Worth Reviving – Scrooge
Review by Ray Schillaci
Now, I’m not just giving this wonderful movie a mention because of the holidays (but, it helps), and this 1970 film should not be confused with the 1935 film of the same name or Bill Murray’s Scrooged. Cinema Center Films and Waterbury Films present a joyous musical starring Albert Finney (Erin Brockovich, Big Fish, Tom Jones) as Scrooge, and our dear Obi-Wan Kenobi, Sir Alec Guinness as Jacob Marley’s Ghost. Include a great cast featuring Edith Evans (The Chalk Garden, Tom Jones) as the reserved Ghost of Christmas Past and Kenneth More as the delightful Ghost of Christmas Present, toe-tapping music, and an all-around first class production, and you have an enjoyable viewing experience with the family.
Scrooge was not the rousing hit the studio had hoped for, but it became one of those movies that was more endearing over the years as did Leslie Bricusse’s other writing credits – Doctor Dolittle, Willy Wonka and the Chocolate Factory, and Goodbye, Mr. Chips. Mr. Bricusse was a not only a writer, but he was also listed as working with the Music Department, soundtracks, and continues to have credits today with the CW’s Supergirl and Marvel’s Thor: Ragnarok.
There has been over a dozen versions (TV and features) of Charles Dickens’ A Christmas Carol counting Muppet, Mickey Mouse, and Mr. Magoo interpretations. Scrooge has been portrayed by some great actors including George C. Scott, Sir Patrick Stewart, and Jim Carrey, but Albert Finney’s Ebenezer Scrooge is one of the most complex. He’s not just a mean Grinch-like crotchety old man. Finney’s portrayal is heart-wrenching, sympathetic, and damn if the man can sing with such heart.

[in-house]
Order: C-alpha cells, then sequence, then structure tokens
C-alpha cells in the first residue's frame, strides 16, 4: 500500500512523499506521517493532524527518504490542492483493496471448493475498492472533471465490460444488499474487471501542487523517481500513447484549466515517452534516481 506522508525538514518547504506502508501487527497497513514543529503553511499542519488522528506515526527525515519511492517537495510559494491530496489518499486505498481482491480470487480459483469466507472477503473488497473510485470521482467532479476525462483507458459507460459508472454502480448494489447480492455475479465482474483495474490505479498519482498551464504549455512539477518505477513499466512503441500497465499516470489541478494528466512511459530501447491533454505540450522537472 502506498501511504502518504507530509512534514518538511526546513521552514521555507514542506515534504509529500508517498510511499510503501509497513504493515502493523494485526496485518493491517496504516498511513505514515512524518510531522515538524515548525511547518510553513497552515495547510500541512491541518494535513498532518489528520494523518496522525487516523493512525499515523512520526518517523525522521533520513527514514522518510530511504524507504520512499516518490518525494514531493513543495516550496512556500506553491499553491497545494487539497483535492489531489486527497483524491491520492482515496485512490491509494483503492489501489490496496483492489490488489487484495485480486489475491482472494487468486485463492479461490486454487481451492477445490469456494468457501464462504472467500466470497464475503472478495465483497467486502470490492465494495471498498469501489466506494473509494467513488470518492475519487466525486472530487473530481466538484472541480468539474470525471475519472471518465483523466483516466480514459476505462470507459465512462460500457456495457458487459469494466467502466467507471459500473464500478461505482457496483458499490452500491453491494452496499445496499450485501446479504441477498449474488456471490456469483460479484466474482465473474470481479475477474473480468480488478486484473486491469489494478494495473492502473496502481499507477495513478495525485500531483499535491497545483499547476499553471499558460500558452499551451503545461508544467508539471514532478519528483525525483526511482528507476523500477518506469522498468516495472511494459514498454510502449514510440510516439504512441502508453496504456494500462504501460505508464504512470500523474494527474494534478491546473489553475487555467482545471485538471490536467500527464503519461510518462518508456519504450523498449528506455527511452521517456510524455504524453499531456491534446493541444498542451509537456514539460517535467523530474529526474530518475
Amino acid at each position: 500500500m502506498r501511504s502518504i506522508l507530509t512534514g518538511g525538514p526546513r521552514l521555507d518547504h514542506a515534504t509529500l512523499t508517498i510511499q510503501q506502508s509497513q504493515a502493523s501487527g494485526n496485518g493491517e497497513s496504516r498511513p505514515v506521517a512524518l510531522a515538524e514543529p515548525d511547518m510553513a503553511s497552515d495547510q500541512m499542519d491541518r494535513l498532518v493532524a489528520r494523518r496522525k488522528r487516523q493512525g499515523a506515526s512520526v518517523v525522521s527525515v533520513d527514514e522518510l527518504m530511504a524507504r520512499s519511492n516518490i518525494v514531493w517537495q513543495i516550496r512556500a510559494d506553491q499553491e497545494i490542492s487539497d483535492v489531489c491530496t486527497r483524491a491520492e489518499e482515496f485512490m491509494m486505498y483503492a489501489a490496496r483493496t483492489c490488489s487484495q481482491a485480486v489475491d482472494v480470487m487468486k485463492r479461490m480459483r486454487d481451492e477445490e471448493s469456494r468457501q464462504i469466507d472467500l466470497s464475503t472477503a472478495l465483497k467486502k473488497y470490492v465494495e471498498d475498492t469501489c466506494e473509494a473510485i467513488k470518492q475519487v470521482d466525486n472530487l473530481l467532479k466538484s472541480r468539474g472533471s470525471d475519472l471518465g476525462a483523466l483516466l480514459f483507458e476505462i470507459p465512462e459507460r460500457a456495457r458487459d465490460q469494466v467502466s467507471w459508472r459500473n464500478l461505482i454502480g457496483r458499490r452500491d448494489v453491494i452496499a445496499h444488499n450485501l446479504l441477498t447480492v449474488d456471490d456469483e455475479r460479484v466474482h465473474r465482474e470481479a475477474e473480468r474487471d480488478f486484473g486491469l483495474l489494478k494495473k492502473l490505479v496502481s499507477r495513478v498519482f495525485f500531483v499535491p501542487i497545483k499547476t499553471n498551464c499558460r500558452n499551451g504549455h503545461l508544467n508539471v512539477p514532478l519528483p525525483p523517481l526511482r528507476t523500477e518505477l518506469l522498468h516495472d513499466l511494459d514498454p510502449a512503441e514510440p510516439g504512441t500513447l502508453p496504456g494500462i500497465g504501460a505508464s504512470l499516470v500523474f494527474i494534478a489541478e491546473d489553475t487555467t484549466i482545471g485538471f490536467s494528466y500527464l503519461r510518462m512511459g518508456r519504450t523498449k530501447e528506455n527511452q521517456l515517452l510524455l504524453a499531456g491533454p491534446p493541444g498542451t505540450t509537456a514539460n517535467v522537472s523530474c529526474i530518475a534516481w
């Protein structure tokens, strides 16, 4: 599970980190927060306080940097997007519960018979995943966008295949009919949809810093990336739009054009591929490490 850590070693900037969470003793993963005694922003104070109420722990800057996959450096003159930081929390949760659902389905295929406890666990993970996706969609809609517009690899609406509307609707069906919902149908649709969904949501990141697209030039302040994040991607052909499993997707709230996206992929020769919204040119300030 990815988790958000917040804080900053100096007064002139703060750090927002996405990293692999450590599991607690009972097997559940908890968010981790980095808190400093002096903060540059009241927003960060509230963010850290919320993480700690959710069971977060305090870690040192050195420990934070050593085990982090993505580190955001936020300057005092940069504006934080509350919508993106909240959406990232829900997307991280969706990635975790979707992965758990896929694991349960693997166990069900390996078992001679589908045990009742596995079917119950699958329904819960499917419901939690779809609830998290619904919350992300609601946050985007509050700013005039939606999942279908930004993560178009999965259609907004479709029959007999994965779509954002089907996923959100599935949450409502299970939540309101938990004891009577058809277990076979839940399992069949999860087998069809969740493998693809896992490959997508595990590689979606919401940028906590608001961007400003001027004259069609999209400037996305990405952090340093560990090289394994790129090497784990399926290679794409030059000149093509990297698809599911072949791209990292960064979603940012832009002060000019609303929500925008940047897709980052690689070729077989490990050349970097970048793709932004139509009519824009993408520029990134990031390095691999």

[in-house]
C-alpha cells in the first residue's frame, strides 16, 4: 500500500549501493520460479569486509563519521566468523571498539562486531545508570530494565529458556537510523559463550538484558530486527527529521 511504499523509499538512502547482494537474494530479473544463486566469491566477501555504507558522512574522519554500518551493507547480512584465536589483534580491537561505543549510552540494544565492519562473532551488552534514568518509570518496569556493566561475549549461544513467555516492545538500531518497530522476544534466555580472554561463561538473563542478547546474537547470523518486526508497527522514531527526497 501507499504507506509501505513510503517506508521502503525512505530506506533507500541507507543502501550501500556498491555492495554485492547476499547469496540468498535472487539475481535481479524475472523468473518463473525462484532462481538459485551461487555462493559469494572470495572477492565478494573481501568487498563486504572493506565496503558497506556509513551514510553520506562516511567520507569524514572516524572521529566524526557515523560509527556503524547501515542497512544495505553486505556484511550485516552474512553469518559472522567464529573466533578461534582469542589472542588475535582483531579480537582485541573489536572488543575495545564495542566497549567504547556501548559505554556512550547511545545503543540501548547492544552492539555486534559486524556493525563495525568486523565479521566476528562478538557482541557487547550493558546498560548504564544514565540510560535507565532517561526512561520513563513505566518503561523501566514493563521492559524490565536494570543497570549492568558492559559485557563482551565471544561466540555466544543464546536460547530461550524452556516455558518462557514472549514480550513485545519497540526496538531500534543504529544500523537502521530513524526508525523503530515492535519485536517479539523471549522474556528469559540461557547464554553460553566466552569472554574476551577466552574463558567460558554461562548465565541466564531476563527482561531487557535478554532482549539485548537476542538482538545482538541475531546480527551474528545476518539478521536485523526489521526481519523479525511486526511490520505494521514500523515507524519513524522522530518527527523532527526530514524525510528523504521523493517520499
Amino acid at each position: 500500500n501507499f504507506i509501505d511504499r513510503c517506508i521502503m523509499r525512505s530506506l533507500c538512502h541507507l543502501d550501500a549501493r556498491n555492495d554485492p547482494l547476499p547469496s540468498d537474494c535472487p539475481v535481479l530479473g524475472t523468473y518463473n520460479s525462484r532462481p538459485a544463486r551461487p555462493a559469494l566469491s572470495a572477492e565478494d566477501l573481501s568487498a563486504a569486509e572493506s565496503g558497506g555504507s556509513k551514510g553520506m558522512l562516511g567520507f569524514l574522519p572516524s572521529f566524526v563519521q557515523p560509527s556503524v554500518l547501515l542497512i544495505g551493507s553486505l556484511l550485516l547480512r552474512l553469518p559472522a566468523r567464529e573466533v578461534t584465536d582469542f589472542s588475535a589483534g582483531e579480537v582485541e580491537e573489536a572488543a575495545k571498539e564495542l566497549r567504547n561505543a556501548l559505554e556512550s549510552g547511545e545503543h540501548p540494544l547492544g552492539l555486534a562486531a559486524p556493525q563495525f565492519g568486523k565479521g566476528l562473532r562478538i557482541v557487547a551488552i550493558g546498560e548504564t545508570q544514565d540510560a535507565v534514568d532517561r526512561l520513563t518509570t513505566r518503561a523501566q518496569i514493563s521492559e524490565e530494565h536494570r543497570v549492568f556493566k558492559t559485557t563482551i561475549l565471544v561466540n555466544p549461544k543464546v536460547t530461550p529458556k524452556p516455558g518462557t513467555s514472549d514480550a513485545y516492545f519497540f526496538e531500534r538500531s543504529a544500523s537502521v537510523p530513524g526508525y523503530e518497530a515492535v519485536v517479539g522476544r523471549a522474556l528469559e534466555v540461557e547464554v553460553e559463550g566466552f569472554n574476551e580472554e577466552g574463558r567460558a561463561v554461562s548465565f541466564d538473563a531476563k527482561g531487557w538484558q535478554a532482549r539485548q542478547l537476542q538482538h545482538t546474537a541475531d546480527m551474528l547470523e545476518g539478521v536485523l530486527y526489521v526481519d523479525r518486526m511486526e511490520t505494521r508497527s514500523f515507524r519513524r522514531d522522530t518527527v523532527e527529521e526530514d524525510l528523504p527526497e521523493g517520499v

The production itself is a beautiful recreation of a timeless classic. For those who just arrived on Earth, Scrooge tells the tale of a miserable old miser that is shown the errors of his ways by three ghosts that visit him on Christmas Eve: the Ghosts of Christmas Past, Present, and Yet to Come. Scrooge is made to reflect on his lonesome childhood and the few people that tried to make it nicer. He’s shown gatherings where people of the present, family and his employee, Bob Cratchit, still find kind words for Scrooge through the holiday. There is also the emphasis on Bob Cratchit’s family and their young crippled son, who will break your heart with his sweet song. In fact, there are so many delightful musical numbers in the film it may remind you of another great family staple, the Oscar winning movie, Oliver!
Director Ronald Neame (’46 Great Expectations, The Poseidon Adventure) demonstrates a sure hand, and does not flinch going with writer Bricusse’s more controversial material, which he is to be applauded for. The distribution company in the states worried about scenes from the Christmases Yet to Come. For the younger folk, the idea of actually showing a frightening picture of death hurtling Scrooge at his grave was quite risky. But, then they went a step further, taking him to hell. The production design for hell is quite gruesome for its day. This caused the original print to be edited and have the hell sequence taken out.
But, Paramount Studios has provided an uncut version on DVD. The sad part is that the film has a Blu version, but no extras. Scrooge was nominated for four Academy Awards! And, no extras, Paramount? Bah Humbug! Pick this one up for all your yuletide merriment.
Directed by: Ronald Neame
Release Date: November 18, 1970
Run Time: 113 Minutes
Distributor: 20th Century Fox (theatrical), Paramount Pictures (home entertainment)